CRM Project Management
January 04, 2012
Visual representation of entity relationships and metadata can be very useful in a CRM project. Thankfully, Microsoft has provided pre-built Entity Relationship Diagrams (ERD) for the eleven of the most important out of the box entities in CRM2011. They are available here in Visio format.
You can also create ERDs for custom entities. The generator is buried deep inside of the SDK (…\sdk\samplecode\cs\metadata\diagram ). You will need Visual Studio and Visio 2010 to run the document generator.
1. First, open the above file path and open the file MetadataDiagram.csproj in Visual Studio.
2. Next, from the toolbar, click the Build Solution icon.
3. You could run the program now. However, it will map all of the entities, their attributes and their relationship to each other. This will take a very long time, but more importantly, it's complexity may render it useless to most people. What I have found useful it to map one entity at a time, or at the most two or three.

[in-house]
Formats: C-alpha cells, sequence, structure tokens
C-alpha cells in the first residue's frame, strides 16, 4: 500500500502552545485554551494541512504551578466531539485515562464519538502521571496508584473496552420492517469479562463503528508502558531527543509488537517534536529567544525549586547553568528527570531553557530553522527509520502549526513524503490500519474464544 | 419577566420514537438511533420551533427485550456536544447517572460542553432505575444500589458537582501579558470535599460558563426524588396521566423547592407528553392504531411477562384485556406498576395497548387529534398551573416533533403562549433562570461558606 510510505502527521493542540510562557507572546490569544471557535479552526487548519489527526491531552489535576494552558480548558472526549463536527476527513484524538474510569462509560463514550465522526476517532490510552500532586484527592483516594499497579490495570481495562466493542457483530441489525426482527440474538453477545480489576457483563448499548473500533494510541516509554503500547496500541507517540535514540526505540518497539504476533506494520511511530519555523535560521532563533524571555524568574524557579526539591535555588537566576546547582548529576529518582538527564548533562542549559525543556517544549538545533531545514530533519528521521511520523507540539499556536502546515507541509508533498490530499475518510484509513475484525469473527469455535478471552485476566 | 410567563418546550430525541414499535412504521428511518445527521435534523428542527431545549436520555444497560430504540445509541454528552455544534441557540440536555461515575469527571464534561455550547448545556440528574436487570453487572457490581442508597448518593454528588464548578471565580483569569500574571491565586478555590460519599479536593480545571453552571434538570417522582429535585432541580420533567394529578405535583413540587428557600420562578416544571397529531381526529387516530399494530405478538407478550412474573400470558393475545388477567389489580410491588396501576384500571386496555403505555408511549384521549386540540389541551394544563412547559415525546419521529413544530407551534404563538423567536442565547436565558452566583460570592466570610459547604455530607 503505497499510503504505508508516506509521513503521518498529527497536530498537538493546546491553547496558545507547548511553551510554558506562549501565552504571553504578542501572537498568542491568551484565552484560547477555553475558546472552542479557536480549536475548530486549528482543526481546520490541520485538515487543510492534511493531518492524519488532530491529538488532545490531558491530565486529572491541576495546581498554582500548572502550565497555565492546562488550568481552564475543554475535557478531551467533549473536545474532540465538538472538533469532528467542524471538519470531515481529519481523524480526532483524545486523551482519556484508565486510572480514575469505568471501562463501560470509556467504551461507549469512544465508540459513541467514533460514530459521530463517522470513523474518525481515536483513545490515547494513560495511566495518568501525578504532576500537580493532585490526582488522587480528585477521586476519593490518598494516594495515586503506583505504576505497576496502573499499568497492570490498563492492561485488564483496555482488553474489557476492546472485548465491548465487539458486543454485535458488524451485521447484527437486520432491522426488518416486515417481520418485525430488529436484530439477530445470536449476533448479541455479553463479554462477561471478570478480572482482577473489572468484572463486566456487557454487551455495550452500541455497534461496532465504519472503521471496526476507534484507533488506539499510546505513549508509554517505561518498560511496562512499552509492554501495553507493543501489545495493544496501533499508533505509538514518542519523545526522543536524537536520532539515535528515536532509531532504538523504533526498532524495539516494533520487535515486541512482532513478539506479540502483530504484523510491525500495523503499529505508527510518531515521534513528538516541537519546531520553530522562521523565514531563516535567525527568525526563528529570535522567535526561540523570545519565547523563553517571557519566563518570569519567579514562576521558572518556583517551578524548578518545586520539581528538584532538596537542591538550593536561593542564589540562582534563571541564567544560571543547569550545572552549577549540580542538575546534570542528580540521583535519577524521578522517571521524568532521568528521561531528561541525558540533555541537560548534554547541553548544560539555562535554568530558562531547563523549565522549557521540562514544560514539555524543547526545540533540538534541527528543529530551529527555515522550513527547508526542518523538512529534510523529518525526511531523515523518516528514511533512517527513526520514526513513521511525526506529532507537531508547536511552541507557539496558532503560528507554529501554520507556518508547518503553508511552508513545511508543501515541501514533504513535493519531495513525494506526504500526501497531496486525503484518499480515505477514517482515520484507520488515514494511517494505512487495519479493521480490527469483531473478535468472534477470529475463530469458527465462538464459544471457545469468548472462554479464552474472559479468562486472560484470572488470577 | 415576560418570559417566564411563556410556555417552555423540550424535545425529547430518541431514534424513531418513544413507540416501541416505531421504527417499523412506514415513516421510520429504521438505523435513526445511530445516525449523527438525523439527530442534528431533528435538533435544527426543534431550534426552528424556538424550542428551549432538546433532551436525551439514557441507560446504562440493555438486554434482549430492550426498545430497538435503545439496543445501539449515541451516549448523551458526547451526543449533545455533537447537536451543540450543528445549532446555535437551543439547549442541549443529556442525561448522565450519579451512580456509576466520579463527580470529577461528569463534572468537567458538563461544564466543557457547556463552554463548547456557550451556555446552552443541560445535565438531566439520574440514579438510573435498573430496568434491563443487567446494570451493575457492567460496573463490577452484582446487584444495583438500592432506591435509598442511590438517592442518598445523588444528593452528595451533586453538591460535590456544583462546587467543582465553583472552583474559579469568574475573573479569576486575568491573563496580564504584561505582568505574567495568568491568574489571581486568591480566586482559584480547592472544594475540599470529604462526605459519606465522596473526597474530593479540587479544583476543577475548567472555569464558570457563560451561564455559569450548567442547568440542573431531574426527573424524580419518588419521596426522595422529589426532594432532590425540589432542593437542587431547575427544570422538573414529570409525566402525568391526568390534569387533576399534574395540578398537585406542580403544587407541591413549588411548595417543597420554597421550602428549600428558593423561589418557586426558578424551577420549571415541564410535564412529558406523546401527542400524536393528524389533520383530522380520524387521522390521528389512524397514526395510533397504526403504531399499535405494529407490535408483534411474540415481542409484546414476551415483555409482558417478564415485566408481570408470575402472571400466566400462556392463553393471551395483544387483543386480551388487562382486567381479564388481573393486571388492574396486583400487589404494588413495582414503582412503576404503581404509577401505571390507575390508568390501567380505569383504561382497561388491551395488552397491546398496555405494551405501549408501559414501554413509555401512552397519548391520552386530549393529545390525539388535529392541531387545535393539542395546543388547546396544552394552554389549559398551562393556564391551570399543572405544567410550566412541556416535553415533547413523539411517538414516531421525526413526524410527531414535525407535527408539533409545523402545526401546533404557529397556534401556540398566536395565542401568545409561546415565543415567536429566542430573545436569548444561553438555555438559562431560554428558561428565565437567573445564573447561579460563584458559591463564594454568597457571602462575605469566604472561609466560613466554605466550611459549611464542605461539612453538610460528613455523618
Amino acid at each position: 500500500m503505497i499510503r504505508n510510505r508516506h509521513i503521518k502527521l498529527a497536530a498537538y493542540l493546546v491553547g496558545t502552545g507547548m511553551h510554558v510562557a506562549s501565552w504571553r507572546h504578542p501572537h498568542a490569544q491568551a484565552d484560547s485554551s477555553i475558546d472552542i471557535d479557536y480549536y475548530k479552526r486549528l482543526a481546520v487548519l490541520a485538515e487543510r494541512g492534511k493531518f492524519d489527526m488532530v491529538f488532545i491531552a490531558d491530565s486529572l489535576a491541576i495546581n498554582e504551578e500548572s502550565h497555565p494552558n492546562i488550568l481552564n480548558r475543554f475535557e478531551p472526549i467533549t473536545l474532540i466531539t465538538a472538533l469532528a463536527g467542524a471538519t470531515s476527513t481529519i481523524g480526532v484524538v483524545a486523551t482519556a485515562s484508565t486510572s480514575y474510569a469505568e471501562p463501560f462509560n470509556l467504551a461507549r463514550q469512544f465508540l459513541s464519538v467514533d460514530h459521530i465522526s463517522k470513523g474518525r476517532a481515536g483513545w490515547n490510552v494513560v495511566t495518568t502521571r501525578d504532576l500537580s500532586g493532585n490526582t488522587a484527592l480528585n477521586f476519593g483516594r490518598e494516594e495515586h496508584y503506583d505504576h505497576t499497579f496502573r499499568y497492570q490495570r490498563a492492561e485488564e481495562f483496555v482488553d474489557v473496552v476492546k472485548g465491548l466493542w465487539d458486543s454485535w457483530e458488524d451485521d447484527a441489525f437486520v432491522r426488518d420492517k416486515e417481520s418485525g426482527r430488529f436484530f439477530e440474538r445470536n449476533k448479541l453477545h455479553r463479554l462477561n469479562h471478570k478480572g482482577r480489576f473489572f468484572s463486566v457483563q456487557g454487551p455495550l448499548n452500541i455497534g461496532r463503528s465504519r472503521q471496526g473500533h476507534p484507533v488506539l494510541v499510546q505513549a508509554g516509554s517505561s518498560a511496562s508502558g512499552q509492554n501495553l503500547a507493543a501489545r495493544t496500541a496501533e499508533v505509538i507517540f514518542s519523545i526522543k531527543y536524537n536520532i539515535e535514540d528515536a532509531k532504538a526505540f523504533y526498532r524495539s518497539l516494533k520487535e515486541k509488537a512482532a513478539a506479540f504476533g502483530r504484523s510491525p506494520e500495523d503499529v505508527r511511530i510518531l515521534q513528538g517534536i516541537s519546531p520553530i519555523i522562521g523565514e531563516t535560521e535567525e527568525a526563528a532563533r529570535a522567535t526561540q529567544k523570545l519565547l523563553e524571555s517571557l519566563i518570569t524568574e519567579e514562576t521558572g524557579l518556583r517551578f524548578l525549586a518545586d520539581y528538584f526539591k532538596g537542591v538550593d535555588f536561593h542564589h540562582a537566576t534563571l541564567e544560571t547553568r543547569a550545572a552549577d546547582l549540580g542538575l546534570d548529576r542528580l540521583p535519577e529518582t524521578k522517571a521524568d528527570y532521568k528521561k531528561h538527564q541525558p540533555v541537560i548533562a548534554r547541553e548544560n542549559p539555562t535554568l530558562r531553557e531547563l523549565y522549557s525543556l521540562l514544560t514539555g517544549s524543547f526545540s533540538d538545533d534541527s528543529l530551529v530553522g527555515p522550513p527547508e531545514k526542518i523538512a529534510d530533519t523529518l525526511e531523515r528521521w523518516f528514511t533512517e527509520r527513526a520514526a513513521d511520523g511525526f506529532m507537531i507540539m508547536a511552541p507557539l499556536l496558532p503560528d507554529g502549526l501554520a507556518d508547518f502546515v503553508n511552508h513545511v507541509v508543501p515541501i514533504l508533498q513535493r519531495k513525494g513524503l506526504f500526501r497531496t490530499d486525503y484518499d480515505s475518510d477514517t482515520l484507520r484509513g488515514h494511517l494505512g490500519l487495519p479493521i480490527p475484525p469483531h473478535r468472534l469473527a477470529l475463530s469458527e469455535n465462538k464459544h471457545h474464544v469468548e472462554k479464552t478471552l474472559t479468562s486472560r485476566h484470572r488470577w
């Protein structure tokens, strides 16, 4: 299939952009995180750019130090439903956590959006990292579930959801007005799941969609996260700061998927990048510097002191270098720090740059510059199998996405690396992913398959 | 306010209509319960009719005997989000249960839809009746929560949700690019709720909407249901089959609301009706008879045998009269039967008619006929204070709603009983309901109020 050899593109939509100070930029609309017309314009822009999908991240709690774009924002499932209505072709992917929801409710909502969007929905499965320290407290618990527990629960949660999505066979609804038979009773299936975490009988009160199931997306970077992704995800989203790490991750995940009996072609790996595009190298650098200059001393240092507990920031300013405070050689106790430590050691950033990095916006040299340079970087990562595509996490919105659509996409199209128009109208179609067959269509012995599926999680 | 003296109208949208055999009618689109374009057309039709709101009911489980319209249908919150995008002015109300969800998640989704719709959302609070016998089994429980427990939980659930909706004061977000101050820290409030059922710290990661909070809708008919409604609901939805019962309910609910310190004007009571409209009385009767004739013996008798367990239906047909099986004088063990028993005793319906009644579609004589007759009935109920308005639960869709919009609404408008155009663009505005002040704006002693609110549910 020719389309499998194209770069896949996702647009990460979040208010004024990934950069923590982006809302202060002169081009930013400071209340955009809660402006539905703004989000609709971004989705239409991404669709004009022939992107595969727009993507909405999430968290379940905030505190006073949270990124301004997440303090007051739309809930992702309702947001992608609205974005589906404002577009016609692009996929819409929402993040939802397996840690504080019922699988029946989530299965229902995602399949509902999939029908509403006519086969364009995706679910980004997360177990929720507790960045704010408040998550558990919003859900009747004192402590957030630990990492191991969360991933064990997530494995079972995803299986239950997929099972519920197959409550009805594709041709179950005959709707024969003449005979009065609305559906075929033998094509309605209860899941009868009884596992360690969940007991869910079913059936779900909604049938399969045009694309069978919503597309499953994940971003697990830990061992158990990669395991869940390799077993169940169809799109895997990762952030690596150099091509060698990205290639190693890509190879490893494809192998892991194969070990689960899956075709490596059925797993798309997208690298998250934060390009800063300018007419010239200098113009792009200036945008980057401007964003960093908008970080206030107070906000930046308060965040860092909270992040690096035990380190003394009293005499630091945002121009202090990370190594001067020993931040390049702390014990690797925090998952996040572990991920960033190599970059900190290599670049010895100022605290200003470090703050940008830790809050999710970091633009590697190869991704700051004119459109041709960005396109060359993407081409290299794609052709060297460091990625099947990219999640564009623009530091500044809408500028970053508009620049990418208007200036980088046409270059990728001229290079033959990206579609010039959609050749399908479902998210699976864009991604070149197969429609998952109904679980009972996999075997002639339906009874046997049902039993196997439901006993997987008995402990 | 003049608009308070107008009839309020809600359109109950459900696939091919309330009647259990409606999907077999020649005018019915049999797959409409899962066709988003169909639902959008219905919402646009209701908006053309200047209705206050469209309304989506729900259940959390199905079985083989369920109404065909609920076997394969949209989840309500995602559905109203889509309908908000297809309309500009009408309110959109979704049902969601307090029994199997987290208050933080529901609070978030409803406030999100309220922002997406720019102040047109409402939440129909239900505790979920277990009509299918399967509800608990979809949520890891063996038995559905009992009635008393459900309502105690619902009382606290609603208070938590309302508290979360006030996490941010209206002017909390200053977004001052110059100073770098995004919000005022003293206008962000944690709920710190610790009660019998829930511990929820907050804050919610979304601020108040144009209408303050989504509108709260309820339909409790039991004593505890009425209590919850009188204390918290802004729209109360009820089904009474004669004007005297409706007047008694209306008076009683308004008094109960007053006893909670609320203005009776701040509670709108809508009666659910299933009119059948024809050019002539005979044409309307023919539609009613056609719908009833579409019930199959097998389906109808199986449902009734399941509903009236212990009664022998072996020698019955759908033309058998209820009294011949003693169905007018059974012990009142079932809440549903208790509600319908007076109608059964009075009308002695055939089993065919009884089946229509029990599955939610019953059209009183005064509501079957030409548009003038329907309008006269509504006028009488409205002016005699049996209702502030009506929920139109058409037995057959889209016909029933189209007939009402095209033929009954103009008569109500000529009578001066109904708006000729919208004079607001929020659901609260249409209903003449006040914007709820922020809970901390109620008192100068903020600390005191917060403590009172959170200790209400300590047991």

4. In order to draw one or more specific entities, click the debug tab, then enter the logical name in the Command line argument box. You can enter as many entities as you would like to map here. For instance, if you would like to map accounts, then simply enter "account". If you would like to map an custom entity then enter "new_entityname". If you would like to map the relationships between you custom entity and accounts, then enter "account new_entityname". Remember, that will map your new entity, accounts, and the relationships between them. If you want a map for accounts and another map for your custom entity, you will need to run the program twice.
5. To run the program, hit the Start Debugging button in the toolbar.
6. This will bring up a command prompt. It will ask for a CRM server and a port. It is very simply orgname.domainname.net (no https:, etc.) Then you enter your username and password just as you would if you were logging into CRM as a user.